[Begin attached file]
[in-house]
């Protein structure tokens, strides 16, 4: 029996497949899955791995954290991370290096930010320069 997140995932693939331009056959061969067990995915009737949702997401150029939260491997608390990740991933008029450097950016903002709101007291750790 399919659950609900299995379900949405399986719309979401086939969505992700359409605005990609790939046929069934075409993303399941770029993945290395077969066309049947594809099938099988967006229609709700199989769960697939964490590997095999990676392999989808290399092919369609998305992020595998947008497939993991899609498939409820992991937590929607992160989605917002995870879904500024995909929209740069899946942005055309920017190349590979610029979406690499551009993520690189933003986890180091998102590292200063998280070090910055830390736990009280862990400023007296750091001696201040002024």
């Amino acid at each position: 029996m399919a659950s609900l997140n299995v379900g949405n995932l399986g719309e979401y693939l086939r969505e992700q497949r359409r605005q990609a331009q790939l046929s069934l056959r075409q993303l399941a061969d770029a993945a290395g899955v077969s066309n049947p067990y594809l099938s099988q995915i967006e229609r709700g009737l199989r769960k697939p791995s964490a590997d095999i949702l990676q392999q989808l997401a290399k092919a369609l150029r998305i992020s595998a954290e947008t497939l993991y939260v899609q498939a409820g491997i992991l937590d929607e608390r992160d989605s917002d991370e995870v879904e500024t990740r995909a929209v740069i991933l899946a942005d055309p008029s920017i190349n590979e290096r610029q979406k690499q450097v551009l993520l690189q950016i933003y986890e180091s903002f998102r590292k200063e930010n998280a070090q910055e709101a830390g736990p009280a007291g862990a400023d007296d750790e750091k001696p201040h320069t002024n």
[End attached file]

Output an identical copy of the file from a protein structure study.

[in-house]
């Protein structure tokens, strides 16, 4: 029996497949899955791995954290991370290096930010320069 997140995932693939331009056959061969067990995915009737949702997401150029939260491997608390990740991933008029450097950016903002709101007291750790 399919659950609900299995379900949405399986719309979401086939969505992700359409605005990609790939046929069934075409993303399941770029993945290395077969066309049947594809099938099988967006229609709700199989769960697939964490590997095999990676392999989808290399092919369609998305992020595998947008497939993991899609498939409820992991937590929607992160989605917002995870879904500024995909929209740069899946942005055309920017190349590979610029979406690499551009993520690189933003986890180091998102590292200063998280070090910055830390736990009280862990400023007296750091001696201040002024």
């Amino acid at each position: 029996m399919a659950s609900l997140n299995v379900g949405n995932l399986g719309e979401y693939l086939r969505e992700q497949r359409r605005q990609a331009q790939l046929s069934l056959r075409q993303l399941a061969d770029a993945a290395g899955v077969s066309n049947p067990y594809l099938s099988q995915i967006e229609r709700g009737l199989r769960k697939p791995s964490a590997d095999i949702l990676q392999q989808l997401a290399k092919a369609l150029r998305i992020s595998a954290e947008t497939l993991y939260v899609q498939a409820g491997i992991l937590d929607e608390r992160d989605s917002d991370e995870v879904e500024t990740r995909a929209v740069i991933l899946a942005d055309p008029s920017i190349n590979e290096r610029q979406k690499q450097v551009l993520l690189q950016i933003y986890e180091s903002f998102r590292k200063e930010n998280a070090q910055e709101a830390g736990p009280a007291g862990a400023d007296d750790e750091k001696p201040h320069t002024n």